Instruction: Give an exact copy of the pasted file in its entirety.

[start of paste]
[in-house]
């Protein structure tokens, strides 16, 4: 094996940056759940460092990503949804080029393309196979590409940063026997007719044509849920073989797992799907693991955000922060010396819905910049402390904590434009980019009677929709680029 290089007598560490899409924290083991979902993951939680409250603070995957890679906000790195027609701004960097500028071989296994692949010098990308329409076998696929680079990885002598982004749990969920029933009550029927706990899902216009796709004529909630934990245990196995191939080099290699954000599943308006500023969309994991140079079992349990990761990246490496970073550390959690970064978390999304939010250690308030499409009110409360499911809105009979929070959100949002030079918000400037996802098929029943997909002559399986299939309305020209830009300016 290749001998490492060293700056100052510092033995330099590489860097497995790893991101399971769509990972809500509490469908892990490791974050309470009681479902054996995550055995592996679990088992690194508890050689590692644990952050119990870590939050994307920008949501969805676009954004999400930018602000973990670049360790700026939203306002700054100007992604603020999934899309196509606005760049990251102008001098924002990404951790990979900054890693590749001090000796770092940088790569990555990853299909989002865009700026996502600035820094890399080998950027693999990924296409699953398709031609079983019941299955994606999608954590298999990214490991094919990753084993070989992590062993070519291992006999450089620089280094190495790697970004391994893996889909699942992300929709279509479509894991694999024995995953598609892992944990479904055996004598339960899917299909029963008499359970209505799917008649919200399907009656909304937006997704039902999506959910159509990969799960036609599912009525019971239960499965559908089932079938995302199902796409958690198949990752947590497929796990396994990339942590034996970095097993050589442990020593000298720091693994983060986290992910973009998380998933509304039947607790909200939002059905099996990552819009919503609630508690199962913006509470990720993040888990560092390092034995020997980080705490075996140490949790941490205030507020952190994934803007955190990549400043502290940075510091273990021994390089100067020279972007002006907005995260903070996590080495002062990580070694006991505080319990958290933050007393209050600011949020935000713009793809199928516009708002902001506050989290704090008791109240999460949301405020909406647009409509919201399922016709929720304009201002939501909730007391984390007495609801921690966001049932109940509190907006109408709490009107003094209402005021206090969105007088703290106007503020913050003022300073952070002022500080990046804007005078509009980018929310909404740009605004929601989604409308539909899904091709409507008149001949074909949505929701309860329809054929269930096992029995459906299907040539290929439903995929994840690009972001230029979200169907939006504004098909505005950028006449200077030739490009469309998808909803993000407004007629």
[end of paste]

[in-house]
């Protein structure tokens, strides 16, 4: 094996940056759940460092990503949804080029393309196979590409940063026997007719044509849920073989797992799907693991955000922060010396819905910049402390904590434009980019009677929709680029 290089007598560490899409924290083991979902993951939680409250603070995957890679906000790195027609701004960097500028071989296994692949010098990308329409076998696929680079990885002598982004749990969920029933009550029927706990899902216009796709004529909630934990245990196995191939080099290699954000599943308006500023969309994991140079079992349990990761990246490496970073550390959690970064978390999304939010250690308030499409009110409360499911809105009979929070959100949002030079918000400037996802098929029943997909002559399986299939309305020209830009300016 290749001998490492060293700056100052510092033995330099590489860097497995790893991101399971769509990972809500509490469908892990490791974050309470009681479902054996995550055995592996679990088992690194508890050689590692644990952050119990870590939050994307920008949501969805676009954004999400930018602000973990670049360790700026939203306002700054100007992604603020999934899309196509606005760049990251102008001098924002990404951790990979900054890693590749001090000796770092940088790569990555990853299909989002865009700026996502600035820094890399080998950027693999990924296409699953398709031609079983019941299955994606999608954590298999990214490991094919990753084993070989992590062993070519291992006999450089620089280094190495790697970004391994893996889909699942992300929709279509479509894991694999024995995953598609892992944990479904055996004598339960899917299909029963008499359970209505799917008649919200399907009656909304937006997704039902999506959910159509990969799960036609599912009525019971239960499965559908089932079938995302199902796409958690198949990752947590497929796990396994990339942590034996970095097993050589442990020593000298720091693994983060986290992910973009998380998933509304039947607790909200939002059905099996990552819009919503609630508690199962913006509470990720993040888990560092390092034995020997980080705490075996140490949790941490205030507020952190994934803007955190990549400043502290940075510091273990021994390089100067020279972007002006907005995260903070996590080495002062990580070694006991505080319990958290933050007393209050600011949020935000713009793809199928516009708002902001506050989290704090008791109240999460949301405020909406647009409509919201399922016709929720304009201002939501909730007391984390007495609801921690966001049932109940509190907006109408709490009107003094209402005021206090969105007088703290106007503020913050003022300073952070002022500080990046804007005078509009980018929310909404740009605004929601989604409308539909899904091709409507008149001949074909949505929701309860329809054929269930096992029995459906299907040539290929439903995929994840690009972001230029979200169907939006504004098909505005950028006449200077030739490009469309998808909803993000407004007629």